Les hommes vont croire ceux ils veulent.

  4. Gene Daniels says:

    It seems all you are asking is that we do unto Muslims as we would want them to do unto us, to think the best possible about us even as we disagree. Or as Jesus said, “Do to others as you would have them do to you” Luke 6:31. It will be very interesting to see the response of some people in the evangelical community who have made a cottage industry of hating Islam. I hope this gets a wide read.

    • Martin Accad says:

      Thank you Gene for taking the time to comment. You are right that I do try to go by the “golden rule.” But I also hope I am doing this based on historical and textual evidence that warrants it. If what we can affirm for sure about the historical Muhammad is rather thin, then why endorse the worst case scenario which is based on questionable textual sources?

  5. Benjamin Hegeman says:

    Brother Accad,
    it gives me pleasure to write to you, having read you before with genuine interest and I hope to meet you in time. Could you please clarify this sentence:
    “It would seem that there is too much of a simplistic, or what one might call an “ essentalist,” understanding of Islam among us. We hate it when people put us all in the same camp and assume we all think the same thing.”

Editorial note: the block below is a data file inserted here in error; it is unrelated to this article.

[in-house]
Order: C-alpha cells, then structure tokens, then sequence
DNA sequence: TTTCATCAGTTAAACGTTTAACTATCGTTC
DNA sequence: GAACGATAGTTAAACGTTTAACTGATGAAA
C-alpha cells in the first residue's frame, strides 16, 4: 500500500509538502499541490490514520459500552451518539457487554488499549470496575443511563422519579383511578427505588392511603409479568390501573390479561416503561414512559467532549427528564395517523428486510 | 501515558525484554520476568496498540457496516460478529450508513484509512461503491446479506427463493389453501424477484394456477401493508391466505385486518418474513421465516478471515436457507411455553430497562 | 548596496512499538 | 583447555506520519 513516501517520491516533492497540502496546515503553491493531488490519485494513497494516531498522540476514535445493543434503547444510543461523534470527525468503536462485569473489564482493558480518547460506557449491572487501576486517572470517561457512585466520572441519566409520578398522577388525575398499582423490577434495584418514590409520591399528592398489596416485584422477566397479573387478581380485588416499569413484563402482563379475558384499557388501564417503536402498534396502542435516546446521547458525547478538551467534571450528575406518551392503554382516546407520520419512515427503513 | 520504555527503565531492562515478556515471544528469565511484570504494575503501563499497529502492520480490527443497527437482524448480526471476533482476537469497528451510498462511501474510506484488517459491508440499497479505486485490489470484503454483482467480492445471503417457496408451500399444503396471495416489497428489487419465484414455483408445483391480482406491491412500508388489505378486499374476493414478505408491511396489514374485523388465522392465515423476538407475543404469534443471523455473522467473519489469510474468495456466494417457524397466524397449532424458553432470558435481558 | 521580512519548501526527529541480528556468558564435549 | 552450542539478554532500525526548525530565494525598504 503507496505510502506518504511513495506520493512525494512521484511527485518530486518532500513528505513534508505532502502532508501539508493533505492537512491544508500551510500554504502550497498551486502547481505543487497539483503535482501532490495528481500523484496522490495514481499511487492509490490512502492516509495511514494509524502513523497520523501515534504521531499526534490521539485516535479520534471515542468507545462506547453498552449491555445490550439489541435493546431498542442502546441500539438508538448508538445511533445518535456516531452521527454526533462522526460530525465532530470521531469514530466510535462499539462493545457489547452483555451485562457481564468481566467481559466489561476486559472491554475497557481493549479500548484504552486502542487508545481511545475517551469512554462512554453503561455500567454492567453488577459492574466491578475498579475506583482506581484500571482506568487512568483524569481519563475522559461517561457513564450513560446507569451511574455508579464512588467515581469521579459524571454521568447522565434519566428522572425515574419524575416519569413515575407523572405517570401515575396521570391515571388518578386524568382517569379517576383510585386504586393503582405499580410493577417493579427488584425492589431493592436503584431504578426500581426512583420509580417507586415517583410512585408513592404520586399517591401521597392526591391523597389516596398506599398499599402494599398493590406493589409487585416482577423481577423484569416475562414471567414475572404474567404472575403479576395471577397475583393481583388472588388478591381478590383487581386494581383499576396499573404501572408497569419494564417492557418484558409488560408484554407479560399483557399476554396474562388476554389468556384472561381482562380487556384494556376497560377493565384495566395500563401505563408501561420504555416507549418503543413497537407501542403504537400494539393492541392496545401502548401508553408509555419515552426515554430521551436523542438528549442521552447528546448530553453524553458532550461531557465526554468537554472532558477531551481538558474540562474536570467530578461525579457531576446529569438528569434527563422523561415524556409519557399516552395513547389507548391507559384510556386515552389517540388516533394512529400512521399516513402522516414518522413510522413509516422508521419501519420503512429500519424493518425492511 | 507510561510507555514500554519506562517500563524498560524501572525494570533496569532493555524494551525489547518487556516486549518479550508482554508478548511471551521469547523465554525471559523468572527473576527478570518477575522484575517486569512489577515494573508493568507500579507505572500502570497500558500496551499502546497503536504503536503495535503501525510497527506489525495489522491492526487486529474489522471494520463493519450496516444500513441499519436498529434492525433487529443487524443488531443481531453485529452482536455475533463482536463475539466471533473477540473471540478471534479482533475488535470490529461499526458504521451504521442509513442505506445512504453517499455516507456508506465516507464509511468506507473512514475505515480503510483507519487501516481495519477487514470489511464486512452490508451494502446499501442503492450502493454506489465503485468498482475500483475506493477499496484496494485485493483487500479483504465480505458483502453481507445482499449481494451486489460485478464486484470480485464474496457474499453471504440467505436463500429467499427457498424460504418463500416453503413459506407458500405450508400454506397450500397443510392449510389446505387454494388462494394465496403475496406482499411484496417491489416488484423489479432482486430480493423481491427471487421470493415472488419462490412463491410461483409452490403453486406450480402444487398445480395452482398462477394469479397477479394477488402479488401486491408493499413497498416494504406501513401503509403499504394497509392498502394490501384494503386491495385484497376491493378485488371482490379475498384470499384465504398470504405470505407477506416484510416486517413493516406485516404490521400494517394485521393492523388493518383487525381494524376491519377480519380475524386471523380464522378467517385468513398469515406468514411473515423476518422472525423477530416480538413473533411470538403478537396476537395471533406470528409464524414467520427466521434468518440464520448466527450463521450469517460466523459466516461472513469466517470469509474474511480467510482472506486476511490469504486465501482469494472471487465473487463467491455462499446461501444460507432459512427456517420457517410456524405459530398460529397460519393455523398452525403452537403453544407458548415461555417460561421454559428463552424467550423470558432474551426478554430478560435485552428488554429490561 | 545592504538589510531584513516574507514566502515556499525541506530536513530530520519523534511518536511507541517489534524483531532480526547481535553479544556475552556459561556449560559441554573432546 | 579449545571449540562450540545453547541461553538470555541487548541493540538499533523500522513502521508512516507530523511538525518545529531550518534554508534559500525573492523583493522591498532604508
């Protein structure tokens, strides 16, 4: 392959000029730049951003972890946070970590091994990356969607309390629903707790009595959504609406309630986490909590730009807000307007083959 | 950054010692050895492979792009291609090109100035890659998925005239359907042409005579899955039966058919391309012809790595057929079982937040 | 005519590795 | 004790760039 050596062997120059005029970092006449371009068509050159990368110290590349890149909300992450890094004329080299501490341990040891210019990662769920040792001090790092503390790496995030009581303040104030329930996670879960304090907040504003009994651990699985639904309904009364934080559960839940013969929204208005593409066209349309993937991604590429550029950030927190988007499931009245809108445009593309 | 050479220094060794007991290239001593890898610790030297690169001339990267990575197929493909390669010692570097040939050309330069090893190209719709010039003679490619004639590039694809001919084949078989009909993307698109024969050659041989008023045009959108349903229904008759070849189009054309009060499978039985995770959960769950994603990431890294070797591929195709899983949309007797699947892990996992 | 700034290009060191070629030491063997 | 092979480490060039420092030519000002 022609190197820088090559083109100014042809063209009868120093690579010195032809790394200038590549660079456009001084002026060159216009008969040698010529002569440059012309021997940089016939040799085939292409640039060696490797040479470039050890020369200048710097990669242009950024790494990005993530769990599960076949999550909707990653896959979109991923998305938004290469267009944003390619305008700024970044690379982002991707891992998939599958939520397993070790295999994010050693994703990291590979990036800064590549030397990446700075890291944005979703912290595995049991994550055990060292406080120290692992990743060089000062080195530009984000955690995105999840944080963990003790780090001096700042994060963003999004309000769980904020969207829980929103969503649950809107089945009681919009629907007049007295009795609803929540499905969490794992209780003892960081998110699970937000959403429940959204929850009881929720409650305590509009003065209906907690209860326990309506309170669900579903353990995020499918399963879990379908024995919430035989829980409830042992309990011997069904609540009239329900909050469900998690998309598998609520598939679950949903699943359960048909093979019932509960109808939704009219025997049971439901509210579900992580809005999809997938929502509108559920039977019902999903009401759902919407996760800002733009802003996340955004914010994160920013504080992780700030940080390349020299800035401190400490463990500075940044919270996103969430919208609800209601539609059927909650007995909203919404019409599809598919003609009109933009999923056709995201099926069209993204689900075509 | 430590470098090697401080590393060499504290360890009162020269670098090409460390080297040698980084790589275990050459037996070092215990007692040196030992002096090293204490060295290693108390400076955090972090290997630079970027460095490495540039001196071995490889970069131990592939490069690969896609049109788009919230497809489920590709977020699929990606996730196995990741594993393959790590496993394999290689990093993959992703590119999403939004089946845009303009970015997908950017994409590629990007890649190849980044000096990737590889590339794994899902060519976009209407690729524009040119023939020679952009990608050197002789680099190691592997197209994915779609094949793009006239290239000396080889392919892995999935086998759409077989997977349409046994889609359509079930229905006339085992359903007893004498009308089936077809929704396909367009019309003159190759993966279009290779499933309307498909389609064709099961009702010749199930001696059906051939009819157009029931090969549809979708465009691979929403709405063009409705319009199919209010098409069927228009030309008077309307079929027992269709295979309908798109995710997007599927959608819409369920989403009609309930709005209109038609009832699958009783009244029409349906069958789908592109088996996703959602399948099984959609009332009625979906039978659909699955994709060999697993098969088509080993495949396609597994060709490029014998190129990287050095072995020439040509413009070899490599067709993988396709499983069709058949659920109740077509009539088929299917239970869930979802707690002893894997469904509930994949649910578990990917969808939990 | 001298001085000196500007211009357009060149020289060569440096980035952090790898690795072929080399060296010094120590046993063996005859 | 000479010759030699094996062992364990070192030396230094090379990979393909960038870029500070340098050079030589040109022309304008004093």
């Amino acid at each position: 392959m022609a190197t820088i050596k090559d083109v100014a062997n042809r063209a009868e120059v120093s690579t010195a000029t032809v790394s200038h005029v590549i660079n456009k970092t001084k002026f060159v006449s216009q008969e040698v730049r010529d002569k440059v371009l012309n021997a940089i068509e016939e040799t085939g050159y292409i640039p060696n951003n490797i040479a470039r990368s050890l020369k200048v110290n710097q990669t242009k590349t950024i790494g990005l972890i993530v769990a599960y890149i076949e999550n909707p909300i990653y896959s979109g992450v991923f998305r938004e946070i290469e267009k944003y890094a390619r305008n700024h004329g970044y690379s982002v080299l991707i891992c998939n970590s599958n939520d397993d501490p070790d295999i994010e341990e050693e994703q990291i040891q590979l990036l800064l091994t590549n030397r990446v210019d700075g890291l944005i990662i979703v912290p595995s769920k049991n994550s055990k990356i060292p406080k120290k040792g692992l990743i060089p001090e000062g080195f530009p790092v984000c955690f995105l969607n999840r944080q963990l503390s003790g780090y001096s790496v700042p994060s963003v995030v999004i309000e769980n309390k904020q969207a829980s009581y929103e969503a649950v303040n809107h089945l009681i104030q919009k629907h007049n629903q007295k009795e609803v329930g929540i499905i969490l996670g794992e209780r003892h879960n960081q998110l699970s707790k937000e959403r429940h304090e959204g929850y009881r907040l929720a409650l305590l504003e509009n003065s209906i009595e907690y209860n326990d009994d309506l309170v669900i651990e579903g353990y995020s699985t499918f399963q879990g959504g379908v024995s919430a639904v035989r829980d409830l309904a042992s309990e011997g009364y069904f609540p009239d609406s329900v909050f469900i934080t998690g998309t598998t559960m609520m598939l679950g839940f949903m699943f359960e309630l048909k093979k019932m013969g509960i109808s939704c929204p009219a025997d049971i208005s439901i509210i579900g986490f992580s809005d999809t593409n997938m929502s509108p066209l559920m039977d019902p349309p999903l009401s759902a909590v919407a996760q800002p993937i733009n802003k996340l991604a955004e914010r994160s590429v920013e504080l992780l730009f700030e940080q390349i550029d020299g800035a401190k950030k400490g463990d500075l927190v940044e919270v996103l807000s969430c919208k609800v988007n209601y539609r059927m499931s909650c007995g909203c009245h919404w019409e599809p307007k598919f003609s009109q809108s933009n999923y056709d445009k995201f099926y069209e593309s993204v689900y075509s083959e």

Fair enough but how is this not ‘the kettle calling the pot black’? You label critique of Muhammad as essentalist camp thinking. How is that not putting them in a label-box-camp? When a colleague once labelled me an essentalist, I wrote back, “Really? What’s your label? he replied, ‘Do not try to label me!’ 🙂
    Fine, let’s only judge Muhammad by the Qur’an. We do well to remember that following Muhammad’s failure with the only Christians he probably ever met during his years of being ‘prophet’, i.e. the Nadjran Monophysites (as per Surah 3.64-71) he insisted on a muballah prayer duel.(as per Ibn Ishaq). A Qur’an-only Muhammad is no different than the one my Muslims friends wish me to admire. Hate mongering of Muhammad has no biblical grounds, I grant you, but to point to Muhammad’s intermittent animosity towards Christians is not bearing false witness. Indeed, could not a better case be made that those who portray him as an ecumenical, dialogical, peaceful, merciful man are closer to bearing false witness? Was it not a Qur’an-only Muhammad that inspired Abu Bakr and Umar? Was it not a Qur’an-only Muhammad that inspired the infamous dhimmi Pact of Umar? Were Christians better off than than now? I’d be very interested in your thoughts, brother. Blessings in Christ, Benjamin

  6. Greg Parsons says:

    Thanks for this Martin.
    I read most of this quite a while back, and reflected on this idea before you posted it.
    Just now, as I read it, I thought of an illustration on the “Christian” side: What if we categorize all Christians as being just like the pastor who threatened to, and then did, burn a Kor’an. We could say that all Christians are just as ignorant and intolerant, and violent as this “pastor.”
    I would hope that most of us who do follow Christ would be offended at that accusation.